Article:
Learning something new

learning something new

Learning something new: not only is it fun and revitalizing, it’s also good for your brain.


Learning new things helps you in the development of your brain. But what does that mean exactly? According to Dutch neuropsychologist Margriet Sitskoorn, our brain continually creates new cells and establishes connections between these cells. “Learning something new is good for you,” she says. “Many people think that the brain is static, but that’s not true. It’s actually dynamic or, as we say, neuroplastic. Our brain is constantly growing new cells and creating connections between them, and that happens even more so when you learn or do something new.” The new networks originate particularly in the prefrontal cortex, the area behind your eye sockets, an area that Sitskoorn says is extremely important in today’s busy world.

We get so many stimuli nowadays. Just think of the notifications on your phone and all the incoming emails. “The prefrontal cerebral cortex regulates your emotions, your thoughts and your actions,” says Sitskoorn. “And that’s more important now than ever, because otherwise you would react frantically to all stimuli. You strengthen your prefrontal cerebral cortex through sleep and exercise, and this also happens when you learn something new. Cells are grown and the connections between the cells improve. As a result, you are better able to determine where to focus your attention.” However, according to Sitskoorn it is important that you do things that are entirely genuinely new, and not just more of the same thing or a variation on it.

Once you have chosen something, your new hobby can actually make you happier. American research agency Gallup conducted a survey among 130,000 people from 130 countries to find out what experiences make a person’s day good. One of the outcomes was: ‘Having learned something’. The feeling that you grow as a person contributes to your happiness in life. Curiosity is therefore indispensable, because if you are curious, you learn more.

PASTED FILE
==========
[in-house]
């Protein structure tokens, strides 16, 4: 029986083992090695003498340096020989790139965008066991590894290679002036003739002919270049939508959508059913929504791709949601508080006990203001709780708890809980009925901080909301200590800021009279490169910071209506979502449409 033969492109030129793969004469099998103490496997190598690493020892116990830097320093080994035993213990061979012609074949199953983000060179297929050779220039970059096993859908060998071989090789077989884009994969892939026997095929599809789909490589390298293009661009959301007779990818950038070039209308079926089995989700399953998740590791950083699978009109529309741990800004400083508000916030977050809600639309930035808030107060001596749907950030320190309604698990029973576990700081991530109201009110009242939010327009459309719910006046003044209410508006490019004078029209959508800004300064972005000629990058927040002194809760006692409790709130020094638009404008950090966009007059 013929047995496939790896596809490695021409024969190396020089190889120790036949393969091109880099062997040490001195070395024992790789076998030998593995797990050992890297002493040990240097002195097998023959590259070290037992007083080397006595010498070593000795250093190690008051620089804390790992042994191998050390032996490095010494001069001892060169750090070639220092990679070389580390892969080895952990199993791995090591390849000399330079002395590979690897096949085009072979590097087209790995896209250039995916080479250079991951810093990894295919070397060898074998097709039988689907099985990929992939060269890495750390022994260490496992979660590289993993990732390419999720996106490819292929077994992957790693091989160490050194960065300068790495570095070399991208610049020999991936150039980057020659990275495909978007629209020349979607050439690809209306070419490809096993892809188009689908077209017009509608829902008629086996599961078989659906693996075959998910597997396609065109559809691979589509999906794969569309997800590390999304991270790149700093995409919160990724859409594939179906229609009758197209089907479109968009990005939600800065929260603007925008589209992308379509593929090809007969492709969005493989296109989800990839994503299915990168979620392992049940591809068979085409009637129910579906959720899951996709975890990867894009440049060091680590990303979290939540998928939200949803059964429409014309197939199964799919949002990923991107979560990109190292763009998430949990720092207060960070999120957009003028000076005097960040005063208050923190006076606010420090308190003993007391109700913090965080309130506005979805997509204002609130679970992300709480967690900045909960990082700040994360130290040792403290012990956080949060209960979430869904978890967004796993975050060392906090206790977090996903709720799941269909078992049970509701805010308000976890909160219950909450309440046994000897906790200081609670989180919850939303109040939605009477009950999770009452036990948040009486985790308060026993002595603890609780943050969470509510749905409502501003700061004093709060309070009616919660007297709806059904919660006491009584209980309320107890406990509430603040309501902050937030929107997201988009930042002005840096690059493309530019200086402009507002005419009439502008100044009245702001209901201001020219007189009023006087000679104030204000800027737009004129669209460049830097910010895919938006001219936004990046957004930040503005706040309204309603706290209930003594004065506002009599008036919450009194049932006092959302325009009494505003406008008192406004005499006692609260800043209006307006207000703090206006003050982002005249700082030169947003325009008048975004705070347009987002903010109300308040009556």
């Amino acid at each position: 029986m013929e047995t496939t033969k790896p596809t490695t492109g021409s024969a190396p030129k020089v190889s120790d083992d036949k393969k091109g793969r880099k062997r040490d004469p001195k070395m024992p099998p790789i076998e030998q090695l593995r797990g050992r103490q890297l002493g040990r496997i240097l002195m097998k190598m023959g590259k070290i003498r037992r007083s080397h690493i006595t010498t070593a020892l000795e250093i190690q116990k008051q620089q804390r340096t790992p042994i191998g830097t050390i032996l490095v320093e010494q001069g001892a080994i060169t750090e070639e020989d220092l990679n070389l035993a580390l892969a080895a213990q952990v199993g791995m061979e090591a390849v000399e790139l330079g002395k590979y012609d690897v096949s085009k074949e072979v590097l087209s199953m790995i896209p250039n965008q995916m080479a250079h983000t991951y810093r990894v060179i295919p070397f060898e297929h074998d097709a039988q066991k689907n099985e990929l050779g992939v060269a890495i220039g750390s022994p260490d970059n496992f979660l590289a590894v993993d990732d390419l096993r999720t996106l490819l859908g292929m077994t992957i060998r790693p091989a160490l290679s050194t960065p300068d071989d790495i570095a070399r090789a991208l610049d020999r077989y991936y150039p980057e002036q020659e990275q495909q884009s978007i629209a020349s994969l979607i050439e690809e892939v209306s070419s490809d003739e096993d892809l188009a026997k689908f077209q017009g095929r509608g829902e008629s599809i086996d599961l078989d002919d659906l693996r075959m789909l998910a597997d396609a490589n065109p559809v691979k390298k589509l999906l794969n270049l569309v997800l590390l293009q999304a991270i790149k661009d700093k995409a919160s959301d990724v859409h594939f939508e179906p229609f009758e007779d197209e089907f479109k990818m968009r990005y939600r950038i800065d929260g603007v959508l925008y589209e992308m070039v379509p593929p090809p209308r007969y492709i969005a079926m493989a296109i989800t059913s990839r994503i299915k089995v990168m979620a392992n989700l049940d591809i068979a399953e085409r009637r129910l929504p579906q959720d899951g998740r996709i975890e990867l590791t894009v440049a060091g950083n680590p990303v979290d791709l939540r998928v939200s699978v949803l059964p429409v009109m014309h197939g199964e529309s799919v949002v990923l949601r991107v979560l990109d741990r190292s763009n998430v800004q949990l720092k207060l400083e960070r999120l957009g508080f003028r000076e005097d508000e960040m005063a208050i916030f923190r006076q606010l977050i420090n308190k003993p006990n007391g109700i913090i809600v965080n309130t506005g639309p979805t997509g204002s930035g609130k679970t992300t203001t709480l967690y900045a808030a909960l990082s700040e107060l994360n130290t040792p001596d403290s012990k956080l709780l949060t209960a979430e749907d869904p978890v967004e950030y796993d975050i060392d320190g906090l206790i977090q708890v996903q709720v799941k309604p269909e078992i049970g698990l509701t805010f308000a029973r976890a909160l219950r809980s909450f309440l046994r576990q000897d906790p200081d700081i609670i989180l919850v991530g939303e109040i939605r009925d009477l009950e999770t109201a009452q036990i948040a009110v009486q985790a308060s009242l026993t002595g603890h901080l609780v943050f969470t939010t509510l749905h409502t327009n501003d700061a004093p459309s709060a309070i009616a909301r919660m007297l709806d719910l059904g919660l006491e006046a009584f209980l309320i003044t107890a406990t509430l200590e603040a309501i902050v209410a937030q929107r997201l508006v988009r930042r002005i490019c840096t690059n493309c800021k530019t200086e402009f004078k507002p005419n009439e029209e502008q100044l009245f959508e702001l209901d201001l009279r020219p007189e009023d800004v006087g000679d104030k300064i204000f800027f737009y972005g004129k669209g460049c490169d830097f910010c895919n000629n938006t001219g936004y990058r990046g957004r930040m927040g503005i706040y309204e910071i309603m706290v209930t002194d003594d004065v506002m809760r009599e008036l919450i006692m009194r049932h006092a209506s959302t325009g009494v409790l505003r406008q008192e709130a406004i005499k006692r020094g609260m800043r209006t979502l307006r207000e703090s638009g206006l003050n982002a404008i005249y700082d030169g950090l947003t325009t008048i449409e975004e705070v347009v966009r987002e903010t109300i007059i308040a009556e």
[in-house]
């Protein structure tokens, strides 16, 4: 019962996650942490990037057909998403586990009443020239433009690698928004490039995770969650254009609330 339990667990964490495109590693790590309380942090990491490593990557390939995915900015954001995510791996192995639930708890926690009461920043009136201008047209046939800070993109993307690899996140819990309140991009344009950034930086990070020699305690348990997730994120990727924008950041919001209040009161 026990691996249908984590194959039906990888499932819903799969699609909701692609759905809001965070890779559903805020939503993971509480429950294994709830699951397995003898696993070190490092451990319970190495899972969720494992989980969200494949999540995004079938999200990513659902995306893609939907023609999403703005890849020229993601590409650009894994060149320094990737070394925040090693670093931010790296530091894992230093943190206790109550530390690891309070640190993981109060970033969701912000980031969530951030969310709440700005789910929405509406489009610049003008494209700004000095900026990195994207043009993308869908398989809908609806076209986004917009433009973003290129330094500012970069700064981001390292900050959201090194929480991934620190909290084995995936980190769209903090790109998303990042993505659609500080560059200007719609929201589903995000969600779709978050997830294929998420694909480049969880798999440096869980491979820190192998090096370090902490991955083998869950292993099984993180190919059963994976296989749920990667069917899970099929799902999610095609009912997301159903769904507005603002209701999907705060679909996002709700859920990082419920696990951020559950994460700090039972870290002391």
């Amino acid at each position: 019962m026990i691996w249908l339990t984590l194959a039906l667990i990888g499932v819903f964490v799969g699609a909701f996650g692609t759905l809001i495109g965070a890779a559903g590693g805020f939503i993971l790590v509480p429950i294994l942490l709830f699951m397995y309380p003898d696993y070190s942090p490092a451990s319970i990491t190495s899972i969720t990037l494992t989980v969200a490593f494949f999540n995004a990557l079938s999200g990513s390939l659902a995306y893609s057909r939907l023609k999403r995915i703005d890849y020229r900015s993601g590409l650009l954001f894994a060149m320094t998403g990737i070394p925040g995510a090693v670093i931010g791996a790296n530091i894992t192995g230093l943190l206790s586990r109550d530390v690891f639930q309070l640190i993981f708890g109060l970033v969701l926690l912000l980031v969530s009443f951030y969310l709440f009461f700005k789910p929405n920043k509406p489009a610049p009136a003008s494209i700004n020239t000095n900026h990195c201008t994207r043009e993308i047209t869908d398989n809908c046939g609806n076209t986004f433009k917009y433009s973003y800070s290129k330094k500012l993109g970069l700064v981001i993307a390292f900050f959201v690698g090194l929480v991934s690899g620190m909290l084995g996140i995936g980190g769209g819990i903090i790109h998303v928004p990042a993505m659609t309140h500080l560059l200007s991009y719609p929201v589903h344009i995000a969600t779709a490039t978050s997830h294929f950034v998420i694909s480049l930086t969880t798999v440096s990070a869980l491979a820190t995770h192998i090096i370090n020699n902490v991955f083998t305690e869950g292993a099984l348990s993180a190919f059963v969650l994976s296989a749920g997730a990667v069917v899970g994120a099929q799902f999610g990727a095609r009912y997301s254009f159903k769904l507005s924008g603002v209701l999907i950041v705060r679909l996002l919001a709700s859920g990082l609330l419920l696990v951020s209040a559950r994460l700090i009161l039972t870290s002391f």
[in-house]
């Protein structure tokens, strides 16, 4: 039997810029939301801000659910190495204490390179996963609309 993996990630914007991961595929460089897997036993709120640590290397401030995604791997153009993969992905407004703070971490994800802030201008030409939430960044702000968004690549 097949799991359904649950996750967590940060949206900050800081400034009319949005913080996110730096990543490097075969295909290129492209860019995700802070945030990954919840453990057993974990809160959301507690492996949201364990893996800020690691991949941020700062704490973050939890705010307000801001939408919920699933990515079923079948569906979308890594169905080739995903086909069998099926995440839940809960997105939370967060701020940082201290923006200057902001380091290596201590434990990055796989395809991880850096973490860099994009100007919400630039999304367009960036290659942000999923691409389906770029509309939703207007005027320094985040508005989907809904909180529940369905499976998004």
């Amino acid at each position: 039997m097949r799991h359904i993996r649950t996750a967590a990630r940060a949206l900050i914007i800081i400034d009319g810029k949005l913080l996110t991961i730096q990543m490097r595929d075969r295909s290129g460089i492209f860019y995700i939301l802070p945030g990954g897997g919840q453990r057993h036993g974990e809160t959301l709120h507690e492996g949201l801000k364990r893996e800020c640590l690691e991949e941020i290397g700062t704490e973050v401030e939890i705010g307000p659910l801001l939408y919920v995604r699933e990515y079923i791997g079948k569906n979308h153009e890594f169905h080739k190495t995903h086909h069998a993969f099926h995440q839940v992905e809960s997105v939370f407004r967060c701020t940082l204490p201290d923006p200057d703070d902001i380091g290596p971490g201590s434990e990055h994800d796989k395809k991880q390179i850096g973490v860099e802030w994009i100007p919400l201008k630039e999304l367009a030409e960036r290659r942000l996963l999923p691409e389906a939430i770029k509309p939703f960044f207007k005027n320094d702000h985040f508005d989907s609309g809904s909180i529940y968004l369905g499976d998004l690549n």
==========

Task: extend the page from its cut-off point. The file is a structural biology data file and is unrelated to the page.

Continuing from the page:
Let yourself be surprised

Daniel Gilbert, professor of psychology at Harvard in the US, also underlines the importance of being open to new things. In his book Stumbling on Happiness, Gilbert writes about how it is not the certainties or familiar things that make us happy, but rather the surprises, new experiences, challenges, discoveries and unexpected learning moments. He believes that curiosity can ensure that these things come your way. And if you find it difficult to develop this characteristic, here are some ways that can help you do so:

  • Be open to learning something new, to unlearn something or to learn something anew. And to change your mind or review your opinion.
  • Continue to ask questions. Take the attitude of an investigative journalist, and ask basic questions about everything that fascinates you: who, what, where, when, how and why.
  • See learning as something fun. Enjoy the steps you take during the learning process: consider that learning process as a goal.

Learn something new

Need a little push or some inspiration? We’ve written previously about starting something new:

  • Start with drawing: if you try out some simple exercises it doesn’t have to be hard at all.
  • The idea that knitting is dull is something of the past. It’s really calming and you can make some beautiful things.
  • Nothing is more creative and fun than drawing your memories in an art journal.
  • Learn something new in a relaxed way: start with yoga.
  • Start taking daily walks: not only is it good for your health, it also works wonders for your mind.

Text/source Caroline Buijs  Photography Alys Bajenaru/Unsplash.com